them are quite far off equal temperament, or perhaps it would be
historically and operationally clearer to say that equal temperament
doesn't agree with the partials...

Here is a table of partials 1..16 in cents, reduced to intervals within the
octave by reducing the cent values mod 1200.

 1:       0.00
 2:       0.00
 3:     701.96
 4:       0.00
 5:     386.31
 6:     701.96
 7:     968.83
 8:       0.00
 9:     203.91
10:     386.31
11:     551.32
12:     701.96
13:     840.53
14:     968.83
15:    1088.27
16:       0.00

Note that even the 5ths are sharp by about 2 cents (near the limit of human
discernability under successive presentation.  The "just" M3 is very flat
compared to equal temperament, which is why those neat electronic tuners
have hash marks somewhere on their flat-sharp indicators to show performers
where to adjust M and m degrees -- the latter is adjusted upwards -- lest
triads sound badly out of tune.

> and that their pitch may lie somewhere between an F and F#
The 11th harmonic in the table above (551.32 cents) is so close to being
exactly half way between F and F# that you would be better off to think of
it as a quarter töne -- F half sharp.  Similarly for the 13th harmonic.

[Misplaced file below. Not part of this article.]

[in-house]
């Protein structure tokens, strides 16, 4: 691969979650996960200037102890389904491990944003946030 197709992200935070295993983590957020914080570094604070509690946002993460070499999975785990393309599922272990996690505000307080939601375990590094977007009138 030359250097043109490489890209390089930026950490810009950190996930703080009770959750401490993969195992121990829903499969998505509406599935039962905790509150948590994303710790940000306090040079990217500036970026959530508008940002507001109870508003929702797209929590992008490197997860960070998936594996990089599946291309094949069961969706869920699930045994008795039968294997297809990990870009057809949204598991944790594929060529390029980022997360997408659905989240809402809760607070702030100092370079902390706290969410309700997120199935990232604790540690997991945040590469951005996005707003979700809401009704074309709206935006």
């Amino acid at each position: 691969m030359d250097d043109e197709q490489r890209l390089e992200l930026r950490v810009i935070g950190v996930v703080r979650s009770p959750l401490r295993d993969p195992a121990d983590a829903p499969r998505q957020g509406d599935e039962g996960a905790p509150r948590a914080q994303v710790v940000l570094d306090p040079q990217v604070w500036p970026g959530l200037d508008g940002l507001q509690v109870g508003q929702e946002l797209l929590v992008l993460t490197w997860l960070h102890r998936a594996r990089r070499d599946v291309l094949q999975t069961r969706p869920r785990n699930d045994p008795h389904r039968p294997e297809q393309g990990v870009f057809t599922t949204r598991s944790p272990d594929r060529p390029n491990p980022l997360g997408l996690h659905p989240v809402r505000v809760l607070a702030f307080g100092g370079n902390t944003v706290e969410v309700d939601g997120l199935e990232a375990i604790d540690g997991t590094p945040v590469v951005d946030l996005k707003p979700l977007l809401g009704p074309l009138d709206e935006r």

> and an Ab and A (taking into account the non tempered frequency of all the
> partials).  I'm wondering if there is more consensus among the theory group
> about whether in the above overtone series [if arranged as scale with C as
> the root] C-D-E-?-G-?-Bb-B-C as to the fourth and sixth degrees?

What does consensus matter?  The name you or Schoenberg or anyone else
assign to these partials has nothing to do with mathematics or physics or
psychology. It is more an intentional decision that one wants to think
about the 11th harmonic as an F or an F#.  That's an analytical or
compositional choice, not a mathematical or physical property.

(In my night job, I'm a horn player -- horn as in Corno -- and in the
pre-valve literature we get to think of that 11th harmonic as the 4th or
4#th degree, depending.  Right hand position, embouchure, and wishful
thinking (mind over matter) allow either to be achieved.  Or else them